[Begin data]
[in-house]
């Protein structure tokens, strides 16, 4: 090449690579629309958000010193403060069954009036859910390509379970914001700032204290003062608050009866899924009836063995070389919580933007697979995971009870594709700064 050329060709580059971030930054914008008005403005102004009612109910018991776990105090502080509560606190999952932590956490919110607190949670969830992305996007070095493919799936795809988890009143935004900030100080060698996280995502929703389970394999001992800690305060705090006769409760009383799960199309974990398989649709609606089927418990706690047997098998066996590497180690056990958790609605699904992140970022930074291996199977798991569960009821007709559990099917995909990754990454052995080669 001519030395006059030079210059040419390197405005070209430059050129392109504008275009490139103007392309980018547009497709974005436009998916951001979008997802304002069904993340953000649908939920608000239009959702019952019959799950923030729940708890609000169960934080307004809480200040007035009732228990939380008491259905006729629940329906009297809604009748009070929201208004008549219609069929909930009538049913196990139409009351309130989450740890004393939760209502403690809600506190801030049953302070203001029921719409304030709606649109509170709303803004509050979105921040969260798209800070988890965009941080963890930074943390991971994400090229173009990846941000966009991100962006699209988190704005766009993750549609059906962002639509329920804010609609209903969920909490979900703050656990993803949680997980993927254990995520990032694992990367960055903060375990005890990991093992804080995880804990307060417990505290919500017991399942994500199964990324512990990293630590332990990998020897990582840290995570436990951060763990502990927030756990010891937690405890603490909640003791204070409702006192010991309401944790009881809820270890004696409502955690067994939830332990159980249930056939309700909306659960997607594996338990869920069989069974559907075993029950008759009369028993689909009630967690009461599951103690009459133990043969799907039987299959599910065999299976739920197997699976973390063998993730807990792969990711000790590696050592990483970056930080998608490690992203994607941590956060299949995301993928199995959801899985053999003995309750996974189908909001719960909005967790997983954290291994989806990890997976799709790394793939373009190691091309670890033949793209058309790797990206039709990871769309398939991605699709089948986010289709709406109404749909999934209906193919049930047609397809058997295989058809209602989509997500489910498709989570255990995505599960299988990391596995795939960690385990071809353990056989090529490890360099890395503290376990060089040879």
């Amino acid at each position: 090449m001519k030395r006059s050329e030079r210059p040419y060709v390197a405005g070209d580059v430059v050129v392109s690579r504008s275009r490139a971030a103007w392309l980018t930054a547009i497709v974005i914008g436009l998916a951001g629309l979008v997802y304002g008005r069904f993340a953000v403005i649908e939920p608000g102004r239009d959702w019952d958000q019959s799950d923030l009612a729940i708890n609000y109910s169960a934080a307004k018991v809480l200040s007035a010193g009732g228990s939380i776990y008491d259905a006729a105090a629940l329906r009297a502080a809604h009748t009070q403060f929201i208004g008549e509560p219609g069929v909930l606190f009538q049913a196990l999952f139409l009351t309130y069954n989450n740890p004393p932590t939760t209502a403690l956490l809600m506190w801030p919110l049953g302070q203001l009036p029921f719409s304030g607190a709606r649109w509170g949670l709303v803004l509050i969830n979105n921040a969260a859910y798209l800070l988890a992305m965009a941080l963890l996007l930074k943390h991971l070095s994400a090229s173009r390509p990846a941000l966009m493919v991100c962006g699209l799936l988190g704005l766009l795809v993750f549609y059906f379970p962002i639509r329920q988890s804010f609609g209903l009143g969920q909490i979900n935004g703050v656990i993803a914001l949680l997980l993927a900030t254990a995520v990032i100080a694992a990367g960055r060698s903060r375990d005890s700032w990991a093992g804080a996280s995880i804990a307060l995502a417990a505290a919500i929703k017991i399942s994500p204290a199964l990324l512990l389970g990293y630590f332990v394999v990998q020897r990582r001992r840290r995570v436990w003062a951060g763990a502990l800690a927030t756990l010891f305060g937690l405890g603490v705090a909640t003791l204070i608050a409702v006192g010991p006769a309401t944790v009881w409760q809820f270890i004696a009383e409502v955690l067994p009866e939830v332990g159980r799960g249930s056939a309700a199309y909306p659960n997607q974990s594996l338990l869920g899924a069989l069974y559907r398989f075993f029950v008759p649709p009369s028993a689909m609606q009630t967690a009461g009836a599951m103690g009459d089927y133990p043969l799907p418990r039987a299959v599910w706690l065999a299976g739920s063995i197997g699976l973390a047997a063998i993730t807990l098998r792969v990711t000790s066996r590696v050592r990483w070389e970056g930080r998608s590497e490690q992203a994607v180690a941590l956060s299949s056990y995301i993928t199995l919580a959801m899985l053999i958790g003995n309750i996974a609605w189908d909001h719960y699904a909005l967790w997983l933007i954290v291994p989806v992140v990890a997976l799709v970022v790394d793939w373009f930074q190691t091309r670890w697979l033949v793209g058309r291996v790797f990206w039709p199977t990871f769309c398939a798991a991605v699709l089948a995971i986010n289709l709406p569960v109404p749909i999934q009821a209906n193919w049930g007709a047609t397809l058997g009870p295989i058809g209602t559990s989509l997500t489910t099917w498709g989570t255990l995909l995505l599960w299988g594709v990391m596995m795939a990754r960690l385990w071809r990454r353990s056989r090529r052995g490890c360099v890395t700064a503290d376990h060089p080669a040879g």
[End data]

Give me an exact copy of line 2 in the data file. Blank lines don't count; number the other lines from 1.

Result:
């Protein structure tokens, strides 16, 4: 090449690579629309958000010193403060069954009036859910390509379970914001700032204290003062608050009866899924009836063995070389919580933007697979995971009870594709700064 050329060709580059971030930054914008008005403005102004009612109910018991776990105090502080509560606190999952932590956490919110607190949670969830992305996007070095493919799936795809988890009143935004900030100080060698996280995502929703389970394999001992800690305060705090006769409760009383799960199309974990398989649709609606089927418990706690047997098998066996590497180690056990958790609605699904992140970022930074291996199977798991569960009821007709559990099917995909990754990454052995080669 001519030395006059030079210059040419390197405005070209430059050129392109504008275009490139103007392309980018547009497709974005436009998916951001979008997802304002069904993340953000649908939920608000239009959702019952019959799950923030729940708890609000169960934080307004809480200040007035009732228990939380008491259905006729629940329906009297809604009748009070929201208004008549219609069929909930009538049913196990139409009351309130989450740890004393939760209502403690809600506190801030049953302070203001029921719409304030709606649109509170709303803004509050979105921040969260798209800070988890965009941080963890930074943390991971994400090229173009990846941000966009991100962006699209988190704005766009993750549609059906962002639509329920804010609609209903969920909490979900703050656990993803949680997980993927254990995520990032694992990367960055903060375990005890990991093992804080995880804990307060417990505290919500017991399942994500199964990324512990990293630590332990990998020897990582840290995570436990951060763990502990927030756990010891937690405890603490909640003791204070409702006192010991309401944790009881809820270890004696409502955690067994939830332990159980249930056939309700909306659960997607594996338990869920069989069974559907075993029950008759009369028993689909009630967690009461599951103690009459133990043969799907039987299959599910065999299976739920197997699976973390063998993730807990792969990711000790590696050592990483970056930080998608490690992203994607941590956060299949995301993928199995959801899985053999003995309750996974189908909001719960909005967790997983954290291994989806990890997976799709790394793939373009190691091309670890033949793209058309790797990206039709990871769309398939991605699709089948986010289709709406109404749909999934209906193919049930047609397809058997295989058809209602989509997500489910498709989570255990995505599960299988990391596995795939960690385990071809353990056989090529490890360099890395503290376990060089040879």